The coalition must also demonstrate substantial participation from volunteer leaders in the community. (21 U.S.C 1531 §1032 (a)(3)(B)) For applicants applying in FY2013 (season opens January 2013-March 2013), one set of minutes must be from a coalition meeting that took place between January 1, 2012 and September 30, 2012. The second set of minutes must be from a coalition meeting that took place between October 1, 2012 and the deadline for submission of this application (March 2013). These specific timeframes are used to determine the coalition’s length of existence and current activities. Both sets of minutes must:
  • Represent the coalition’s meetings and not those of an outside agent applying on behalf of a coalition;
  • Include the month, date, and year of the coalition meeting;
  • Indicate that the coalition has been involved in reducing community youth substance use;
  • Demonstrate coalition membership involvement, including, but not limited to, the 12 required sectors (all 12 sectors do not have to be present at all meetings); and
  • Include a list of attendees, noting the sector that each attendee represents.





















Eligibility Requirement Item: Evidence Required and Where to Document
Requirement 3: Mission Statement Evidence Required:
The coalition must have as its principal mission the reduction of substance abuse, which, at a minimum, includes the use and) abuse of drugs in a comprehensive and long-term manner, with a primary focus on youth in the community. (21 U.S.C 1531 §1032 (a)(3)(B)(4)(A) Applicants must provide a copy of the coalition’s mission statement. The statement cannot be that of an outside agent being used as the grantee for a coalition. It must be clear during the eligibility screening process that the mission statement belongs to the applicant coalition and that the principal mission of the coalition is youth substance use reduction and/or prevention.






















Eligibility Requirement Item: Evidence Required and Where to Document
Requirement 4: Multiple Drugs of Abuse Evidence Required:
The coalition must have developed a Strategic/Action Plan to reduce substance use among youth which targets multiple drugs of abuse. Substances may include, but are not limited to, narcotics, depressants, stimulants, hallucinogens, inhalants, marijuana, alcohol, and tobacco, where their use is prohibited by Federal, state, or local law. (21 U.S.C 1531 §1032 (a)(4)(D)) Applicants must identify strategies that target, at a minimum, two specific drugs of use. Each drug must be named specifically and individually. For example, a coalition may choose to address alcohol and prescription drugs. This must be specifically outlined and these drugs must be named in the Action Plan. Do not use the following terminology in the application when naming the drugs the coalition will address:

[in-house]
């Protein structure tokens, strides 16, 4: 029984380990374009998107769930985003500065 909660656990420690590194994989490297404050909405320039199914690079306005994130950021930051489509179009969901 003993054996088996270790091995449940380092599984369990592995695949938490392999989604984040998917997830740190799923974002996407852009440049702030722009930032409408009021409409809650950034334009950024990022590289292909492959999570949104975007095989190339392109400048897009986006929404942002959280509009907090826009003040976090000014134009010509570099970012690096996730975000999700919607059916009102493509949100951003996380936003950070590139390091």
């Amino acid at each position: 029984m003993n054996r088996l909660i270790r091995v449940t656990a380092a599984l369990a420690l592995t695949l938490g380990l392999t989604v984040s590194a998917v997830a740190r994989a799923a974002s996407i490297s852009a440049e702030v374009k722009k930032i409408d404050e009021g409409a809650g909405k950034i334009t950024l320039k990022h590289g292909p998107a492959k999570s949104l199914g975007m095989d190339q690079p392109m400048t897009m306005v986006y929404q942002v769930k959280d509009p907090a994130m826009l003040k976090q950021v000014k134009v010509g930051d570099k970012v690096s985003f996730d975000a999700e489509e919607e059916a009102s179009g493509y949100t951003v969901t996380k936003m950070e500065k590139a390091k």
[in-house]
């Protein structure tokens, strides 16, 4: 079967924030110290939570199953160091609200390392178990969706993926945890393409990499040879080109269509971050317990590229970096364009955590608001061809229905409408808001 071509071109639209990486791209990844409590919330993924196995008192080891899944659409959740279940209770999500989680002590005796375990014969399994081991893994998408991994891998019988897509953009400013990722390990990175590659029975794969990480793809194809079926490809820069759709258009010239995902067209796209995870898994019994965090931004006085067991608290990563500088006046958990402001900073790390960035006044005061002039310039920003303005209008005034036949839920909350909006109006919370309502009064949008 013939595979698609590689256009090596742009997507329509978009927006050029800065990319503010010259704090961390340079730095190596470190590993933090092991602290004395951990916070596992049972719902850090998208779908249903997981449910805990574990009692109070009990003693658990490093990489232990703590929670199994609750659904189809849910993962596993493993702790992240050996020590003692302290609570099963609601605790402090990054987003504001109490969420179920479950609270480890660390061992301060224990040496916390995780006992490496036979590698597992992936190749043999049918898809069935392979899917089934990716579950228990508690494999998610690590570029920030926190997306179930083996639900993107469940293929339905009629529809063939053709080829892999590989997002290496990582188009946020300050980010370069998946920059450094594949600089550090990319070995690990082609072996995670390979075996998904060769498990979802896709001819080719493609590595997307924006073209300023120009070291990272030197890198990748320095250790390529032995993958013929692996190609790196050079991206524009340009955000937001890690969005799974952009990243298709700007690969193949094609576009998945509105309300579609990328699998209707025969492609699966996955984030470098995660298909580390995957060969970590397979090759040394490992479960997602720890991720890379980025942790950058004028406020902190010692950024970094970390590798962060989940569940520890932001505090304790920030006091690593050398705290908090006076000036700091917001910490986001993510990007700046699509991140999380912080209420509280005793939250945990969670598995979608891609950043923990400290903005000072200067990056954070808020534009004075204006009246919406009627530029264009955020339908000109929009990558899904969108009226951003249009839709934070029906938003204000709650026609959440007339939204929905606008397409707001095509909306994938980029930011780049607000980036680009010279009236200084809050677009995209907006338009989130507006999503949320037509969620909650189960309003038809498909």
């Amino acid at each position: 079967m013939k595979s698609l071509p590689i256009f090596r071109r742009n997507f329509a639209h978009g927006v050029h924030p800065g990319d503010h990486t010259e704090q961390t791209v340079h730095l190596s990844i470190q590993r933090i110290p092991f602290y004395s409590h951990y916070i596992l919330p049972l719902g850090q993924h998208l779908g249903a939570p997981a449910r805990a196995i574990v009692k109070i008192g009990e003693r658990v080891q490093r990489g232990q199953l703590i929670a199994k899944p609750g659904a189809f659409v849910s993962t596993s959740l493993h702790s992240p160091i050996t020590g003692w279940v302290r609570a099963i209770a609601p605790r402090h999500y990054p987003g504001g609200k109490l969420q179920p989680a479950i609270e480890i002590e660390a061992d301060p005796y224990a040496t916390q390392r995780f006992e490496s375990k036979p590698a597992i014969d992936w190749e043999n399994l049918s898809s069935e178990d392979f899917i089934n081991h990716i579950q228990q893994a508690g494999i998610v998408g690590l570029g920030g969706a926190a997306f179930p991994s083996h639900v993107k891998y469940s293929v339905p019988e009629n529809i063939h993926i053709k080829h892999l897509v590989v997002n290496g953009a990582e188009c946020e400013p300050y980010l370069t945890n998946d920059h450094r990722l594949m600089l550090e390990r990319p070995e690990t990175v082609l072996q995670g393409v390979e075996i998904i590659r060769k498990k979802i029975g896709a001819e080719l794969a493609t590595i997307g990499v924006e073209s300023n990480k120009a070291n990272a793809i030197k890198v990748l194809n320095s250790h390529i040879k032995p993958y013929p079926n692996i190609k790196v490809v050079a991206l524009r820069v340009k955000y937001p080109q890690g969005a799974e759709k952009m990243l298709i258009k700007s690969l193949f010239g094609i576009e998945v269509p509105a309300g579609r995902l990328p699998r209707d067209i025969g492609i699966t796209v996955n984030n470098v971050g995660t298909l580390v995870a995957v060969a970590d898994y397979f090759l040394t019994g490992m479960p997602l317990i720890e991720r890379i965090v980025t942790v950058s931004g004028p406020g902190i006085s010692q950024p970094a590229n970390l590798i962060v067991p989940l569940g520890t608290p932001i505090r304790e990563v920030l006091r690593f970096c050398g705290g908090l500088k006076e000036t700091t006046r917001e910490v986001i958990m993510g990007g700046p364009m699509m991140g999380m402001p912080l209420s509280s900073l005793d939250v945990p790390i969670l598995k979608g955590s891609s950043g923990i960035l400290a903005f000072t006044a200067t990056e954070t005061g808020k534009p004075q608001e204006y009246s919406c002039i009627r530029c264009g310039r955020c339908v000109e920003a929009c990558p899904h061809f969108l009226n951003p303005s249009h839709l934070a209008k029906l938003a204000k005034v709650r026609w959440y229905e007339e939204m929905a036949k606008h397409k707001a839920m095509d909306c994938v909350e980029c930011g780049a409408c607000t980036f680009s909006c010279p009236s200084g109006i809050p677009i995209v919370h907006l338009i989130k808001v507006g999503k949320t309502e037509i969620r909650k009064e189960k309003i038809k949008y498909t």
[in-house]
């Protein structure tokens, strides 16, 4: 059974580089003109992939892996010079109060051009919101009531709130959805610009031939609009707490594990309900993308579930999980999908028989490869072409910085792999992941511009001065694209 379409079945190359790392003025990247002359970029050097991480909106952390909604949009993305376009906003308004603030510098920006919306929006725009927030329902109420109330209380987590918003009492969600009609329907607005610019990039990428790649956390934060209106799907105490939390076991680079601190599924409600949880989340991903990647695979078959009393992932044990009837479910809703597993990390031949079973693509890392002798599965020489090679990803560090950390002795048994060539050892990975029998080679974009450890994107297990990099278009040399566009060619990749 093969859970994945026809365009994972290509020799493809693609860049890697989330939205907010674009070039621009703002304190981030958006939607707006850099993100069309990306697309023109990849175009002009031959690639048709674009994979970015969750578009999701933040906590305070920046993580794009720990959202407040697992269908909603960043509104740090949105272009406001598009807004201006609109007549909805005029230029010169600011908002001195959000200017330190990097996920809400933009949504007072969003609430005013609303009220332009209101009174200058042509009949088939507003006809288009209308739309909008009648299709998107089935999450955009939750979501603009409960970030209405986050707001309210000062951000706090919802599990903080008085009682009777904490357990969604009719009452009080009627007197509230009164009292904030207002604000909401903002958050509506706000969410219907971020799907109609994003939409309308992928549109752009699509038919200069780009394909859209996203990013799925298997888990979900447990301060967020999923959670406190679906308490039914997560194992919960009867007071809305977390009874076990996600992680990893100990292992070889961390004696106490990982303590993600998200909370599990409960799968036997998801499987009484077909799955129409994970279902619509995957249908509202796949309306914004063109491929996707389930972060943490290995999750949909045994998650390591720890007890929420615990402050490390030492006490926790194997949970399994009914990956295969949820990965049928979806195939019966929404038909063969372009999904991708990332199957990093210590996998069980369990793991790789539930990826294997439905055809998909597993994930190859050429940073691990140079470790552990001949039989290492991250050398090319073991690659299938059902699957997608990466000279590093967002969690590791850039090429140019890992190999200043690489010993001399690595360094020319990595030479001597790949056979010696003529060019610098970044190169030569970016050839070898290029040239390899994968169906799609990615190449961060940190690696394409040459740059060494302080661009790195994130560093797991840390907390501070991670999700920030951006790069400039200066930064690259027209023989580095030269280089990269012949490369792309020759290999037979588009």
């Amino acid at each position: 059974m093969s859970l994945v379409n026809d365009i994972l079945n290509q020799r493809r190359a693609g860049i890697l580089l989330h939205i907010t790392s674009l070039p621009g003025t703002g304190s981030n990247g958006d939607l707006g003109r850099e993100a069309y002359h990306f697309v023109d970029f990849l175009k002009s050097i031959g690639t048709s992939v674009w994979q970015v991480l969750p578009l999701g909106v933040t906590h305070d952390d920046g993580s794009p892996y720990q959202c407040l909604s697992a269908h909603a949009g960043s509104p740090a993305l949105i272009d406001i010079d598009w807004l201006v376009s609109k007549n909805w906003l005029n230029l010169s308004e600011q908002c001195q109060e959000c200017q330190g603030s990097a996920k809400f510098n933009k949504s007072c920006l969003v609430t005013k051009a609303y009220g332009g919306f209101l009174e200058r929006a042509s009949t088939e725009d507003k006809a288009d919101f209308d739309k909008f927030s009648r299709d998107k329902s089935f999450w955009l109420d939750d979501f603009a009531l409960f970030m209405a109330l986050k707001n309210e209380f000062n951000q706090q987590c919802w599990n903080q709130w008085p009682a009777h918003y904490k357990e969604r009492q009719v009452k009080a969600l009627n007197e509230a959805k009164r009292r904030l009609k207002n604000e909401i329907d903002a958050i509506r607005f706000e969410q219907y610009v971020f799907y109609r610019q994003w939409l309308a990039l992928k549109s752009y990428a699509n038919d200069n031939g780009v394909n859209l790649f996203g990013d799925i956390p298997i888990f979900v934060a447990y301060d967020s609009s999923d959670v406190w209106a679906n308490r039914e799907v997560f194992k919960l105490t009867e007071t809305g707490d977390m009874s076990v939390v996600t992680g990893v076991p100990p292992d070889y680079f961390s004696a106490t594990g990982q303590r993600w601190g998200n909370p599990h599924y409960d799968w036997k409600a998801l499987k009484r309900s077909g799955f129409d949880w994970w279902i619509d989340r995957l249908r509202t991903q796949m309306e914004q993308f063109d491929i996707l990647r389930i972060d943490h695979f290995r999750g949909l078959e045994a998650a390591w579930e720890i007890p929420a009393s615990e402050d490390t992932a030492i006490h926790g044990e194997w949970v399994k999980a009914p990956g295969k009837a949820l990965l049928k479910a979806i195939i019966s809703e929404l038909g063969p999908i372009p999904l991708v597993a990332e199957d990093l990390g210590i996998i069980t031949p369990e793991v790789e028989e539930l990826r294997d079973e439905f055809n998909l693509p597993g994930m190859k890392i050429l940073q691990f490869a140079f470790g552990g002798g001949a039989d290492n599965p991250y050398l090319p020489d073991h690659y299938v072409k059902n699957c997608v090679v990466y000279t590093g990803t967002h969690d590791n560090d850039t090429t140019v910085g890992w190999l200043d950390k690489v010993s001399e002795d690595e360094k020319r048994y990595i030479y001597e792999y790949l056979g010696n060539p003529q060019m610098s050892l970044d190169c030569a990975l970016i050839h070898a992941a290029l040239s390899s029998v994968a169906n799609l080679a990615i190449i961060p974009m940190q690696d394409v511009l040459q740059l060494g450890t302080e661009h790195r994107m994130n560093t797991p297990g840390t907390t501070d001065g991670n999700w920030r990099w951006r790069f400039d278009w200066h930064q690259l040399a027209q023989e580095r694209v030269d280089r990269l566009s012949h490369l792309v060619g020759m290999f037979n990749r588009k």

• ATOD (Alcohol, Tobacco, and Other Drugs)
  • Substances or Substance Use/Abuse
  • Drugs or Drug Use/Abuse

NOTE: The term “prescription drugs” is allowable as a specific targeted substance. However, if desired, you may specify by type or category which prescription drugs the coalition is addressing, if any (e.g., pain killers, stimulants).


Eligibility Requirement Item: Evidence Required and Where to Document
Requirement 5: DFC National Evaluation Requirements Evidence Required:
The coalition must establish a system to measure and report outcomes, established and approved by the DFC Administrator, to the Federal Government. (21 U.S.C 1531 §1032 (a)(5)(A)) Applicants must demonstrate an ability to comply with the National Evaluation requirements for the DFC program.  The following measures have been approved by the DFC Administrator and must be collected by each DFC grantee every two years, on three substances (alcohol, tobacco, marijuana and prescription drugs) in three grades (6th-12th):
  1. Past 30 day use
  2. Perception of risk or harm
  3. Perception of parental disapproval of use
  4. Perception of peer disapproval of use

Each applicant must provide  the following information:

  1. The name of the survey(s) utilized to collect the data required in the four core measures listed above.
  2. How often/when will the survey(s) be administered for core measure data collection?
  3. What, if any, supplemental survey(s)/data will be used to meet the requirements of the DFC National Cross-Site Evaluation?





















Eligibility Requirement Item: Evidence Required and Where to Document
Requirement 6: Entity Eligible to Receive Federal Grants Evidence Required: